'Lesson learnt from kicking controversy'
England captain Chris Robshaw says the kicking controversy at the end of last Saturday's loss to South Africa has been a "big learning curve" as he fights to convince a nation he is worthy of the mantle..
The build up this Saturday's match against world champions New Zealand has been dominated by Robshaw's decision to have flyhalf Owen Farrell kick a penalty with two minutes remaining rather than attempt to score a try that could have put England ahead.
Farrell, who took issue with the decision at the time, kicked the goal but England were unable to add to the score and lost to South Africa 16-15.
Robshaw, who was first appointed captain by coach Stuart Lancaster in January despite having only one previous test match appearance, said the scrutiny since the match has made the week "a little bit different to the previous weeks", but the team had learnt from it.
"We've wanted to move forward of course, there will be a lot of lessons for myself to learn and look forward, whether it's decision making or bit and bobs from the pitch," he told reporters on Friday.
"But it has been a big learning curve and one we can hopefully move forward from."
The controversy followed on from the previous week against Australia where England turned down easy kicks at goal in favour of holding onto the ball, a ploy which also did not work in the 20-14 loss.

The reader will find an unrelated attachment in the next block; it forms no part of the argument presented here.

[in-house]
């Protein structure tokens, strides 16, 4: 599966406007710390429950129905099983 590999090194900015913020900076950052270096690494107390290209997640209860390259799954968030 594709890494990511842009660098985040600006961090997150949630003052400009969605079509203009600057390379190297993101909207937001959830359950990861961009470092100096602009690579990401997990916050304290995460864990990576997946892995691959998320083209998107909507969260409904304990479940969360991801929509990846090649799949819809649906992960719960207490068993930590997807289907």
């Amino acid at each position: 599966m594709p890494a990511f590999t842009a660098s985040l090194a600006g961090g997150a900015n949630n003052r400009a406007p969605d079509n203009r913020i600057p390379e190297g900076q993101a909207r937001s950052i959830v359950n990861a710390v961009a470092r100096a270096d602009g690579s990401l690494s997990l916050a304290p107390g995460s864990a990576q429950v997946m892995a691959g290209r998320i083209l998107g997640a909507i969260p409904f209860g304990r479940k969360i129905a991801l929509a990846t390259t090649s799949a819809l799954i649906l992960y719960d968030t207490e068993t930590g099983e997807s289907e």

Robshaw has been publicly backed by Lancaster and despite the disagreement with Farrell, the 26-year-old said it was important to have input from other players even if the final call lay with him.
"At the end of the day it is my decision and I stick by that, (but) you do need a little bit of input from other people, you do need people running certain things, whether that's the line out, whether that's attack, whether that's defence," he said.
England are looking for a positive result following defeats by Australia and South Africa, but are facing a New Zealand team undefeated in 20 matches and who they have not beaten since 2003.
England impressed with their physicality against the Springboks, but Robshaw said the All Blacks were another step up.
"You look at New Zealand, they're one of the smartest sides, they probably (play) the most attacking rugby, it will be very different to last week," he said.